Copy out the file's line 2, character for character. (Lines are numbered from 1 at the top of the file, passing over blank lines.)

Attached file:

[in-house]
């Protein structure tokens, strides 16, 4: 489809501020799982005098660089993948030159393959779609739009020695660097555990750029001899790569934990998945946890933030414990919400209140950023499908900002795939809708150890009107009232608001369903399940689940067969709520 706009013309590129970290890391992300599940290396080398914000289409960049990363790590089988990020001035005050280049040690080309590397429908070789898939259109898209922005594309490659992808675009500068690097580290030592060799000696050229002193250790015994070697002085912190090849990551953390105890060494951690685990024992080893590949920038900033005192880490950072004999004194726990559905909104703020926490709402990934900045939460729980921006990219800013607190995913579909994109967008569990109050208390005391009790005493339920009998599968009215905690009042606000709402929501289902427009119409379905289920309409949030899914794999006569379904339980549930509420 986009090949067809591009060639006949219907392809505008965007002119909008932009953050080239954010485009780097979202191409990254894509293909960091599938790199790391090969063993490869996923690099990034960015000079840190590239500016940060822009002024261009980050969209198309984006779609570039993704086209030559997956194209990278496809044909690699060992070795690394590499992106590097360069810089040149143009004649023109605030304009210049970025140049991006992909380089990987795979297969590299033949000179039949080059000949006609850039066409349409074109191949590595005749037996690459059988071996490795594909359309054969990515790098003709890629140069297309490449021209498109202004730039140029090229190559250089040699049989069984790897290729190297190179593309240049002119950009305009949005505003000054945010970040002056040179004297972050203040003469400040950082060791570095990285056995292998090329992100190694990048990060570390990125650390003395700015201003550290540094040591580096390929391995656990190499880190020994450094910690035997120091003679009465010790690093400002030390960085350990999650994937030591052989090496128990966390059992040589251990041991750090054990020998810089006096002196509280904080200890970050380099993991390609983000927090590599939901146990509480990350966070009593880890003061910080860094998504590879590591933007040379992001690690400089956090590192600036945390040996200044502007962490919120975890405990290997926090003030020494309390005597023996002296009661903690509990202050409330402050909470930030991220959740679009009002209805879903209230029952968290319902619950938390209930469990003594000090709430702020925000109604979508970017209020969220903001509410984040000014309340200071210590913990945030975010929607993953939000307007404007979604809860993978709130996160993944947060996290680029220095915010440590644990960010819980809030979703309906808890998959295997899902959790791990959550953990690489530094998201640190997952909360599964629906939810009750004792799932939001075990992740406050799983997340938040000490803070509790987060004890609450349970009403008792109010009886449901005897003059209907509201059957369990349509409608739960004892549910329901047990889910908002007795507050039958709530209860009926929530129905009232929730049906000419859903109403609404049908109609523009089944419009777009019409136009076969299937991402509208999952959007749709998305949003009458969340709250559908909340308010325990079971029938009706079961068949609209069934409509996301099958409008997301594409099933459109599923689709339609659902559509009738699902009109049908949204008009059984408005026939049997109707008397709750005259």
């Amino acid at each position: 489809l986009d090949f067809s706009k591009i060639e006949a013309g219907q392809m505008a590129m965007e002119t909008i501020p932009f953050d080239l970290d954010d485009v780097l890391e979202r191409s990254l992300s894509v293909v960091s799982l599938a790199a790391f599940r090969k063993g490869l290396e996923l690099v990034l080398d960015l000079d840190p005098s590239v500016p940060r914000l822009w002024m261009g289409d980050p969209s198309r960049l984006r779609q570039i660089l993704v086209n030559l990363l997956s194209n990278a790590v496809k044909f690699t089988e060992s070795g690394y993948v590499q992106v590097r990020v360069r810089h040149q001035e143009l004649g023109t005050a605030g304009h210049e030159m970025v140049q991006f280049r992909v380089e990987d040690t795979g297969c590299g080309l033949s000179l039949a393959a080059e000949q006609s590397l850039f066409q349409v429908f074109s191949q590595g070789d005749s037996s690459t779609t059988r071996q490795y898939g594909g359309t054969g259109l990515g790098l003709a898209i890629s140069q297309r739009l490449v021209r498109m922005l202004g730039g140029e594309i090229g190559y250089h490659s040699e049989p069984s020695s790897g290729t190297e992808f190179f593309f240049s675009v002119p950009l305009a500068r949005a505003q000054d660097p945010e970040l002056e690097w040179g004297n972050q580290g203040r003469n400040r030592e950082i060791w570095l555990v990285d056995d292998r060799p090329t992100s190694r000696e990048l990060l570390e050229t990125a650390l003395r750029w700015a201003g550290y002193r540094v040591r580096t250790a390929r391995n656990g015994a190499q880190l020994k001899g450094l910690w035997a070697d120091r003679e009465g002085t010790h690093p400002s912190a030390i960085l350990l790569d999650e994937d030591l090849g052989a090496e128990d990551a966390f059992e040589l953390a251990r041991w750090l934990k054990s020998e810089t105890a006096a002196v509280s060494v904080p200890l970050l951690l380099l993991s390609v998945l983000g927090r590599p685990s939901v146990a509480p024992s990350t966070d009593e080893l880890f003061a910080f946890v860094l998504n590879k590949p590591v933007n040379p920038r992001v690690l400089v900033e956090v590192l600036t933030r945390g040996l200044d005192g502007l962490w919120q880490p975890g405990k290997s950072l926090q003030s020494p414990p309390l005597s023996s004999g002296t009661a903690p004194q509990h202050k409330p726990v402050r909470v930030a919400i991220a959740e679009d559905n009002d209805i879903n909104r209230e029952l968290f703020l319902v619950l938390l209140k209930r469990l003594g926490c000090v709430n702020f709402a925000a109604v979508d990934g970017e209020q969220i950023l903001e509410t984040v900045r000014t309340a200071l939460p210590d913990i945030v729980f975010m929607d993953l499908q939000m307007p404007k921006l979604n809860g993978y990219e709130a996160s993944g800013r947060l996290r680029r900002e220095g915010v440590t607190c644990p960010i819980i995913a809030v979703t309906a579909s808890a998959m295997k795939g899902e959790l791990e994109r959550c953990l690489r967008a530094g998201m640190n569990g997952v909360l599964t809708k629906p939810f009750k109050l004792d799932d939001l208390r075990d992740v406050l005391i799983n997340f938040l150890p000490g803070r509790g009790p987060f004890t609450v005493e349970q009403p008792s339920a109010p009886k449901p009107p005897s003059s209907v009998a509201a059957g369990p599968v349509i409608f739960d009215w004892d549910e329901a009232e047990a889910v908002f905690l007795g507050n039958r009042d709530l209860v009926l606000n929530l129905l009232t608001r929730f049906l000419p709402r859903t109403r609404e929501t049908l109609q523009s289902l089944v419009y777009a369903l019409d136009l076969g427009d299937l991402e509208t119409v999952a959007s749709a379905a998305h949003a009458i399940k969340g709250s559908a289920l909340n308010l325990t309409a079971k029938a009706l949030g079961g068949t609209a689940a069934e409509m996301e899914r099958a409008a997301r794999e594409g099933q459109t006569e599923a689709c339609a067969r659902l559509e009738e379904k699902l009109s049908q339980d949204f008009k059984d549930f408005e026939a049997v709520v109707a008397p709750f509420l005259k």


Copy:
């Protein structure tokens, strides 16, 4: 489809501020799982005098660089993948030159393959779609739009020695660097555990750029001899790569934990998945946890933030414990919400209140950023499908900002795939809708150890009107009232608001369903399940689940067969709520 706009013309590129970290890391992300599940290396080398914000289409960049990363790590089988990020001035005050280049040690080309590397429908070789898939259109898209922005594309490659992808675009500068690097580290030592060799000696050229002193250790015994070697002085912190090849990551953390105890060494951690685990024992080893590949920038900033005192880490950072004999004194726990559905909104703020926490709402990934900045939460729980921006990219800013607190995913579909994109967008569990109050208390005391009790005493339920009998599968009215905690009042606000709402929501289902427009119409379905289920309409949030899914794999006569379904339980549930509420 986009090949067809591009060639006949219907392809505008965007002119909008932009953050080239954010485009780097979202191409990254894509293909960091599938790199790391090969063993490869996923690099990034960015000079840190590239500016940060822009002024261009980050969209198309984006779609570039993704086209030559997956194209990278496809044909690699060992070795690394590499992106590097360069810089040149143009004649023109605030304009210049970025140049991006992909380089990987795979297969590299033949000179039949080059000949006609850039066409349409074109191949590595005749037996690459059988071996490795594909359309054969990515790098003709890629140069297309490449021209498109202004730039140029090229190559250089040699049989069984790897290729190297190179593309240049002119950009305009949005505003000054945010970040002056040179004297972050203040003469400040950082060791570095990285056995292998090329992100190694990048990060570390990125650390003395700015201003550290540094040591580096390929391995656990190499880190020994450094910690035997120091003679009465010790690093400002030390960085350990999650994937030591052989090496128990966390059992040589251990041991750090054990020998810089006096002196509280904080200890970050380099993991390609983000927090590599939901146990509480990350966070009593880890003061910080860094998504590879590591933007040379992001690690400089956090590192600036945390040996200044502007962490919120975890405990290997926090003030020494309390005597023996002296009661903690509990202050409330402050909470930030991220959740679009009002209805879903209230029952968290319902619950938390209930469990003594000090709430702020925000109604979508970017209020969220903001509410984040000014309340200071210590913990945030975010929607993953939000307007404007979604809860993978709130996160993944947060996290680029220095915010440590644990960010819980809030979703309906808890998959295997899902959790791990959550953990690489530094998201640190997952909360599964629906939810009750004792799932939001075990992740406050799983997340938040000490803070509790987060004890609450349970009403008792109010009886449901005897003059209907509201059957369990349509409608739960004892549910329901047990889910908002007795507050039958709530209860009926929530129905009232929730049906000419859903109403609404049908109609523009089944419009777009019409136009076969299937991402509208999952959007749709998305949003009458969340709250559908909340308010325990079971029938009706079961068949609209069934409509996301099958409008997301594409099933459109599923689709339609659902559509009738699902009109049908949204008009059984408005026939049997109707008397709750005259």